I’ve exhausted my stock of “Fun Facts” for a while, and my desire to post them is waning, so I’m going to change things up a bit. Today, I’m starting something new. Phriday Philosophy. It may be actually thoughtful, or it may be a completely twisted take on something that has been rattling around in my brain. We’ll see where this goes.
Heroes, Villains and Sheep
A blogging friend, Laura, over at Fetch My Flying Monkeys raised a thought in my brain this morning. She talked about an experience she had when she was a young woman, in which she had her faith in human nature and compassion shaken to the core.
Which begs the question: Why?
Why are there people that instantly rise to the occasion, doing what needs to be done, taking the hero’s role in the story – the “Everyday Joe – or Joan” that performs a heroic act of compassion? What makes them dive in at the first hint of chaos, willing to possibly put themselves at risk for another? Does this make them heroes – or just people doing what any “normal” person would do?
My parents were both Volunteer First Responders for years. We lived in a rural area where the nearest ambulance and hospitals were 30 minutes away, in either direction; which meant that emergencies could turn to tragedies very quickly. The First Responders were local people, trained, but not licensed, with big orange medical bags full of advanced first aid, that could get to the farms quickly, call for ambulance and rescue with their radios when phones weren’t available, and help the injured, sick, etc. until the ambulance could reach them.
My parents taught me that people are basically good, but that you shouldn’t rely on it. Instead, you should rely on yourself, and your knowledge of right and wrong to help you make a decision when confronted with an emergency. Can you help – or will you only be in the way? If you’re in the way, do you need to be the one to call for outside assistance? Is there ANYTHING you can do to help? There are 3 choices, and all of them have lasting consequences. For a lot of people, they freeze when confronted with these choices.
Choice 1: Villain- Some, honestly, really don’t care, as long as it’s not happening to them. They may not be working to make the emergency situation worse, but they are completely apathetic until dragged, screaming, into the middle of it. I classify them as villains. Apathy shouldn’t be tolerated, or it is condoning it. And of course, they never see themselves in the “villain” light, they’re just “Looking out for Number #1”. (more like Number#2, if you ask me)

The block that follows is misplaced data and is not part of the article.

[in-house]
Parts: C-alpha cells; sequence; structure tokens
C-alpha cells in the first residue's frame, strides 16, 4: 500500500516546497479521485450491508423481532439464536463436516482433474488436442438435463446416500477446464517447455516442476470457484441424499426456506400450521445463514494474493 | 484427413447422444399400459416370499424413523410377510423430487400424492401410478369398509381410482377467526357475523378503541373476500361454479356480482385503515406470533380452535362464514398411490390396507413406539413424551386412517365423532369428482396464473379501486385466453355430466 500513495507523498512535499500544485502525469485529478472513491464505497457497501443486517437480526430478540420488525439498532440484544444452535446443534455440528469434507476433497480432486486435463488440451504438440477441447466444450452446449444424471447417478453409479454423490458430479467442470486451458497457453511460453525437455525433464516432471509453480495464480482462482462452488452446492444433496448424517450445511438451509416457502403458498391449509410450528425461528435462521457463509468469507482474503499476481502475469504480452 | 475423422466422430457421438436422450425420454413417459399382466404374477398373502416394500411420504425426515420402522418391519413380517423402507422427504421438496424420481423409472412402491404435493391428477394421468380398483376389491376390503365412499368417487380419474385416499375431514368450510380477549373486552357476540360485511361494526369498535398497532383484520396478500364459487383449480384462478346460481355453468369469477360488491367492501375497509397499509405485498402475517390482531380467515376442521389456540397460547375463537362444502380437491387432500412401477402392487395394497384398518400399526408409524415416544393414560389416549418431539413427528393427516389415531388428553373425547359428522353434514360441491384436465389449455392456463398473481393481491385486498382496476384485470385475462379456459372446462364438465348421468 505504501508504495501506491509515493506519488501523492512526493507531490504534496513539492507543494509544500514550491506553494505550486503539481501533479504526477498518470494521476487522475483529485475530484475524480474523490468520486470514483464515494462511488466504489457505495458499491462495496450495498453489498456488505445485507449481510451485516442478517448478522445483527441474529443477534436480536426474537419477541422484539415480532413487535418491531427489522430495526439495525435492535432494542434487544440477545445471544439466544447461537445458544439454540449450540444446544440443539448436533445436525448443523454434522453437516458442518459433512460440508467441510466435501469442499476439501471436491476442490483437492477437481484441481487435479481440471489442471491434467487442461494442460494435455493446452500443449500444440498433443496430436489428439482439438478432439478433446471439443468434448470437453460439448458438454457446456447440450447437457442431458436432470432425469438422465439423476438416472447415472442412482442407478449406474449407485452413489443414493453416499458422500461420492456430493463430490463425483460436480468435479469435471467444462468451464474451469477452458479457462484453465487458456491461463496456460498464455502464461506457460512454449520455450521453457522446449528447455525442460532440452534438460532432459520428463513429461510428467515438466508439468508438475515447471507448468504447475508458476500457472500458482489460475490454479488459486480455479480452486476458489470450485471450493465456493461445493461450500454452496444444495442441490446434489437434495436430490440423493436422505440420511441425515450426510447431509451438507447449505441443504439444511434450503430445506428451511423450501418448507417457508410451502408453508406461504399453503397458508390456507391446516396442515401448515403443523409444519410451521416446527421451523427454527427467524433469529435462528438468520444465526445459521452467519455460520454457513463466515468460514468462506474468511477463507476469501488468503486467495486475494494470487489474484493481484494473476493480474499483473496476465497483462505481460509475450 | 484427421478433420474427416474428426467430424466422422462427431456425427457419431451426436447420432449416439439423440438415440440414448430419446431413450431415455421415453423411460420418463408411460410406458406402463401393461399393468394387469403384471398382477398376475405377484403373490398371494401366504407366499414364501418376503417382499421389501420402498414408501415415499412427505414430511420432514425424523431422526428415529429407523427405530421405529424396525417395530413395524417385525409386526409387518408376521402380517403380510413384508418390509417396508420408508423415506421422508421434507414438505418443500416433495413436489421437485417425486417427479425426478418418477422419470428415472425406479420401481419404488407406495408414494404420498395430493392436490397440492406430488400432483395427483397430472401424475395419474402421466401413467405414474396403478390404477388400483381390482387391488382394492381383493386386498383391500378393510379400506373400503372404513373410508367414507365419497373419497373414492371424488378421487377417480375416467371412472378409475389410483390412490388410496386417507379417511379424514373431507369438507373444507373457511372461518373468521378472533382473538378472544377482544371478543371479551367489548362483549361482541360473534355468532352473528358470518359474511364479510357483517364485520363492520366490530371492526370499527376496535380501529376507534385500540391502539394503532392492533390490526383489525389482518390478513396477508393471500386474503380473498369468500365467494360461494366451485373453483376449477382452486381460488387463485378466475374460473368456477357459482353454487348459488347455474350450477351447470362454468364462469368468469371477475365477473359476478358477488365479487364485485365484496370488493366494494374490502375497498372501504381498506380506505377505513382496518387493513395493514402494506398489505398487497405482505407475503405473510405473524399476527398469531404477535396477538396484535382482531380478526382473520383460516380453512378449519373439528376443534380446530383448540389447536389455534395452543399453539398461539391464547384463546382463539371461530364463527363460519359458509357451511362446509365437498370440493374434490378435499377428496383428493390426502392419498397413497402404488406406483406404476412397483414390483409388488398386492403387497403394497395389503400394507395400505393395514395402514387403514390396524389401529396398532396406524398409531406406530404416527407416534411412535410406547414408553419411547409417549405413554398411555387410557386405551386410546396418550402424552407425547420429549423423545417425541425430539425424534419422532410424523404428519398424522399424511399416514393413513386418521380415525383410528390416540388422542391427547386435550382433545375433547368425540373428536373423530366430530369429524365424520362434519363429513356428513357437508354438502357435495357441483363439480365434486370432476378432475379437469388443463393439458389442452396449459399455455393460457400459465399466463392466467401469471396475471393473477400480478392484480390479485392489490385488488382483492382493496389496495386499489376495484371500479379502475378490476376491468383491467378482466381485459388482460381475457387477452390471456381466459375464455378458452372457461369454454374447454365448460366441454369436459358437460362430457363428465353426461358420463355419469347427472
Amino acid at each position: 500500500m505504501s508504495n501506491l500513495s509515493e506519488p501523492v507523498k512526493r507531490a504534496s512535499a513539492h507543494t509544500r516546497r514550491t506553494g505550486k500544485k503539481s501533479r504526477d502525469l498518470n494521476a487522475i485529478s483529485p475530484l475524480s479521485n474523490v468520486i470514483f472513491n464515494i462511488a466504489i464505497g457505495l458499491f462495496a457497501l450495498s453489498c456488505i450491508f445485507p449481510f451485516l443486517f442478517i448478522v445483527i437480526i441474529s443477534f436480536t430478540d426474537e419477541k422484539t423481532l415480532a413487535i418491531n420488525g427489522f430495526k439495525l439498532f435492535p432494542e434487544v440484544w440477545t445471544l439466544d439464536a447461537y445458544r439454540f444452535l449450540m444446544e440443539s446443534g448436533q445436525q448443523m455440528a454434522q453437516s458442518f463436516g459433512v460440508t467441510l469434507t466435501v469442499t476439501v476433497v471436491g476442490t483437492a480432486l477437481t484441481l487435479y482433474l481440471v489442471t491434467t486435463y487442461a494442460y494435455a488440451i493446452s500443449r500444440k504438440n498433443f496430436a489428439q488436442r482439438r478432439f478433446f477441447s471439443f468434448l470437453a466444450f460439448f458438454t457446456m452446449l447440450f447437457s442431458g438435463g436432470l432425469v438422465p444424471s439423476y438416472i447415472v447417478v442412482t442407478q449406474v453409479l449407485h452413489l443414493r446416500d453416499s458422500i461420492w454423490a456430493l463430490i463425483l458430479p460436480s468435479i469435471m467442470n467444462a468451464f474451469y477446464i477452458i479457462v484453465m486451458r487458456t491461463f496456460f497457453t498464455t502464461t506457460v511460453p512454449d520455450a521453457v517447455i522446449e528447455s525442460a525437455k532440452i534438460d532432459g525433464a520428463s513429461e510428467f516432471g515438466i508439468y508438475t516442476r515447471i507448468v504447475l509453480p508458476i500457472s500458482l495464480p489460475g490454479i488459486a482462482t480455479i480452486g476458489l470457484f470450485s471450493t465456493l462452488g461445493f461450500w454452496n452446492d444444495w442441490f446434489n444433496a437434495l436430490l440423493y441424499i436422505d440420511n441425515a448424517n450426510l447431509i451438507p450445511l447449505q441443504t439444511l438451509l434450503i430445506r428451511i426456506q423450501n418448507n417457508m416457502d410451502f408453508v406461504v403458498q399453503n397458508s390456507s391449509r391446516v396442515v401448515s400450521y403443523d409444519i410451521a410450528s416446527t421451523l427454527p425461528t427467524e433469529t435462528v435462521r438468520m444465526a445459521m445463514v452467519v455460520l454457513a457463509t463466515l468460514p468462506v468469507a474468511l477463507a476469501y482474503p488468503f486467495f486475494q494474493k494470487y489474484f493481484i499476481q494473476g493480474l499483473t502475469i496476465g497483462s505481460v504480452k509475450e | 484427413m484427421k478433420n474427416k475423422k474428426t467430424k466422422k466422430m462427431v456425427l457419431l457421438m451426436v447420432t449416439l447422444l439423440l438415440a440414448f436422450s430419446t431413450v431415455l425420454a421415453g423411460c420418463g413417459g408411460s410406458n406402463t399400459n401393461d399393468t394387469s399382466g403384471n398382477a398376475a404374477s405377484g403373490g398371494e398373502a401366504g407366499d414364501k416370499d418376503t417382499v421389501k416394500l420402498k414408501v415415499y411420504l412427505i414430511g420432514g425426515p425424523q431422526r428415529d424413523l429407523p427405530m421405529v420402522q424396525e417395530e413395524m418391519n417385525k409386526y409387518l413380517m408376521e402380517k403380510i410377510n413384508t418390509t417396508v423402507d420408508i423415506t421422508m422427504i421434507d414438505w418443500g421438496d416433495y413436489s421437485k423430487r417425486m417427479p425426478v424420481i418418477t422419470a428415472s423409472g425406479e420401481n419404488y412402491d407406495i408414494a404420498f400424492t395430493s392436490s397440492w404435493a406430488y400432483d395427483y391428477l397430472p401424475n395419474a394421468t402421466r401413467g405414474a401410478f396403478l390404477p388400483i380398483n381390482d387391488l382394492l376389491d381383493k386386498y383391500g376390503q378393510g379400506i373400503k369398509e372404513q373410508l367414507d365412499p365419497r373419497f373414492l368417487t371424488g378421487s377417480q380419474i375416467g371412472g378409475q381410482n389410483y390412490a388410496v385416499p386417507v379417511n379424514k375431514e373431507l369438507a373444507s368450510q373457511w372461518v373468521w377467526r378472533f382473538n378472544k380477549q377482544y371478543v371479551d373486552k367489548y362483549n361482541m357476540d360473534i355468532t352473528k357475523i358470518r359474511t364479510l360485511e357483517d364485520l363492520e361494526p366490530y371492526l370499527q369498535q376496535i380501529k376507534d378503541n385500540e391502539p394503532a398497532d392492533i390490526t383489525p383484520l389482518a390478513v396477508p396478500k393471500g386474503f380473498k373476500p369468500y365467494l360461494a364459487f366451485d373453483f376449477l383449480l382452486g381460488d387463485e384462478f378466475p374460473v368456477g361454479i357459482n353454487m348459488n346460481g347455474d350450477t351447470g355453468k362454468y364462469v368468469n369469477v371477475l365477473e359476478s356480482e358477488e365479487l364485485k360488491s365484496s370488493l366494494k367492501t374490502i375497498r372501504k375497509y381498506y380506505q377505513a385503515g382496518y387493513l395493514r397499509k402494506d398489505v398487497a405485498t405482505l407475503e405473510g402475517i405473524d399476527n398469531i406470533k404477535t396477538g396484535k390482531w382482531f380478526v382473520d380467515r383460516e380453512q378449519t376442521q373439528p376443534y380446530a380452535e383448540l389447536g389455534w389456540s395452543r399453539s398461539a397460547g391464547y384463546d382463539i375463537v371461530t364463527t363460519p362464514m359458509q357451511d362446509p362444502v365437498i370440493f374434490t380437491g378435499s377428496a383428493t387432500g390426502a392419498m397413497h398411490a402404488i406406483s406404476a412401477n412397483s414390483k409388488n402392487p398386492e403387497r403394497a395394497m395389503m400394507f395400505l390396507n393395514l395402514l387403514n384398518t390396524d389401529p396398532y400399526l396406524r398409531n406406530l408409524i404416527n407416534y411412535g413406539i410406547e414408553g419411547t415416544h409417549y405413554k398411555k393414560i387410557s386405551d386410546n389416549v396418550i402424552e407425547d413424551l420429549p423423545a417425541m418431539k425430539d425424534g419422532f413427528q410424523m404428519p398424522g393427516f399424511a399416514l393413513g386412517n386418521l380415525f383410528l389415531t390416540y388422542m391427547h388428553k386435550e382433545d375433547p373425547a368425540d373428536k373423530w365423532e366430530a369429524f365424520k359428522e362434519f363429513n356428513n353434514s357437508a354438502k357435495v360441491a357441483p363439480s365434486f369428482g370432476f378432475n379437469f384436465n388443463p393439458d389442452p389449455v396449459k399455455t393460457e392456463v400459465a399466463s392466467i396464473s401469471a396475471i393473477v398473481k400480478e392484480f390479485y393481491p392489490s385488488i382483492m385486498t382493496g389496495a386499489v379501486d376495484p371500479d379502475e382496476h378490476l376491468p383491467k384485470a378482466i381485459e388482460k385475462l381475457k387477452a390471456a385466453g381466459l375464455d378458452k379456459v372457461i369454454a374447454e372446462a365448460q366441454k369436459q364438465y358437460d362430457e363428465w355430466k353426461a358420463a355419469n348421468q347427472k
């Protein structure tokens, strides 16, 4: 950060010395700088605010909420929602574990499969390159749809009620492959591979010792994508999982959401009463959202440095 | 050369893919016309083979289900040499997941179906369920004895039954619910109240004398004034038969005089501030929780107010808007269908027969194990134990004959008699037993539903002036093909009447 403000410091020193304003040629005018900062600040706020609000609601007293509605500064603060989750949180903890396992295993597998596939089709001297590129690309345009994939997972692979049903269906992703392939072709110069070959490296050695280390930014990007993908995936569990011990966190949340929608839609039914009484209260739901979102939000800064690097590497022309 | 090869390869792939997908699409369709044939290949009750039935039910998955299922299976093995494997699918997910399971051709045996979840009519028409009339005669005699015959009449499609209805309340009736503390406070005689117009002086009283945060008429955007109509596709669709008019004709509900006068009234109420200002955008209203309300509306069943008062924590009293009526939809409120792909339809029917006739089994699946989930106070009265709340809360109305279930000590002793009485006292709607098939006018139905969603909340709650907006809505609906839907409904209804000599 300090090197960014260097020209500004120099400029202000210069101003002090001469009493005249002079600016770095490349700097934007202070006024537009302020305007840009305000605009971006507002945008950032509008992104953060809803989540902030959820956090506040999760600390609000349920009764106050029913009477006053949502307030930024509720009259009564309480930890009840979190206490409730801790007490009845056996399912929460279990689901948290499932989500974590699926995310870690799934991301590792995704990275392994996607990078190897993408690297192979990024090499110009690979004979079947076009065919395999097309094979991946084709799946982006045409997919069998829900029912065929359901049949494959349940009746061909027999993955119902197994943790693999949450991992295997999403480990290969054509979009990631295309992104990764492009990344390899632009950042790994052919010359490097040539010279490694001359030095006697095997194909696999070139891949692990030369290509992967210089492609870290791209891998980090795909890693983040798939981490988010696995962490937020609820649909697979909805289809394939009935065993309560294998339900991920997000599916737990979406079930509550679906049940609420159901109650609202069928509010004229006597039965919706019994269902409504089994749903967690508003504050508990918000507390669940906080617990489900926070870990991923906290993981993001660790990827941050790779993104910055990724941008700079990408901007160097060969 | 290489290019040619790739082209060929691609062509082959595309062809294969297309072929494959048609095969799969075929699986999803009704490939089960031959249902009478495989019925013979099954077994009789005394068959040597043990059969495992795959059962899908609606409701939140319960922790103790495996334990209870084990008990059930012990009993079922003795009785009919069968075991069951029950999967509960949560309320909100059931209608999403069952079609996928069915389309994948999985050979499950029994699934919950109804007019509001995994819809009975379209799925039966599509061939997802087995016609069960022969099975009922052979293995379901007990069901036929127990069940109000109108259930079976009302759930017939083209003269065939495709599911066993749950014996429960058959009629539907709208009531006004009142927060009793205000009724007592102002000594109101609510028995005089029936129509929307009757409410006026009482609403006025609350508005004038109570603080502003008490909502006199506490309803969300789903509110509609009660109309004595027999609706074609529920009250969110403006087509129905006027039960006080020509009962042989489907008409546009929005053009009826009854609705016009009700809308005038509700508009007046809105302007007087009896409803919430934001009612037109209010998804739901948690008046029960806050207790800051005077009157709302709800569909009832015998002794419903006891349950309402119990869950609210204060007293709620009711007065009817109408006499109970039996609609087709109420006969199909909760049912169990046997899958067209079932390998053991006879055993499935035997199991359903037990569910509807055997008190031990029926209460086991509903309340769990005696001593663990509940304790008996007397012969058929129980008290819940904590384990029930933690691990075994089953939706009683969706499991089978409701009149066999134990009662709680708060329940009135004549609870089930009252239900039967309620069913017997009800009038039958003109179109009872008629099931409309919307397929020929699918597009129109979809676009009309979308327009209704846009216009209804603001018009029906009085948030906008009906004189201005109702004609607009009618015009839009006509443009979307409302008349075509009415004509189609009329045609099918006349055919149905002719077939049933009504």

Choice 2: Sheep- Most fall into this category. Really. It’s an effect of Mass Hysteria. People don’t like stepping away from the herd, they like predictability and safety in numbers. And when that is shaken through tragic events, they freeze like an animal in front of the headlights. They freeze, panic, and lose all functionality; their thought processes seem to grind to a complete halt. They have to be “woken up” out of their shock to respond to outside stimuli. It’s sad, but it’s a fact of life. Sheep need to be led. Or herded.
Choice 3: Hero- They are out there, I promise. You might not see them, or if you do, you probably won’t recognize them without their uniforms. They could be doctors and nurses (active and retired), EMTs or First Responders, dishwashers, plumbers, furniture salesmen, secretaries, waiters and waitresses, cooks, bakers, candlestick makers. You won’t know them by their faces, you’ll know them by their actions. They stand up on the bus for the pregnant lady to sit, they help an elderly person load their groceries in their car, they’ll hold a harried mom’s little one while she writes a check at the store. They’ll go to another country to help teach local rescue people how to be heroes too.
They’ll stop whatever they’re doing to save a life. They’ll push themselves to exhaustion and out the other side, if that’s what it takes to keep someone breathing until help can arrive. They are the people that, when lightning strikes, they’re off and running towards the fire it leaves behind, ready to put it out, pull people from the flames, or whatever’s necessary to be of service.
And that’s really what’s behind it. The big questions that decide what type of person they are.
Villain- What service does this do for me? What do I get out of this?
Sheep- What? Service? What’s that mean? Ooh, look, that’s so bad. I’m scared of it. Where’s the service that takes care of this kind of thing?
Hero- How can I be of service today?
A Villain can be changed into a Hero, but not into a Sheep. A Sheep can become either, given the right “wake-up” call. And a Hero? Well, they’ll remain Heroes their whole lives. Just ask my parents. A Hero’s work is never done.
Thus ends today’s philosophy session. Thank you for letting me explore this with you. Questions? Comments? All are welcome.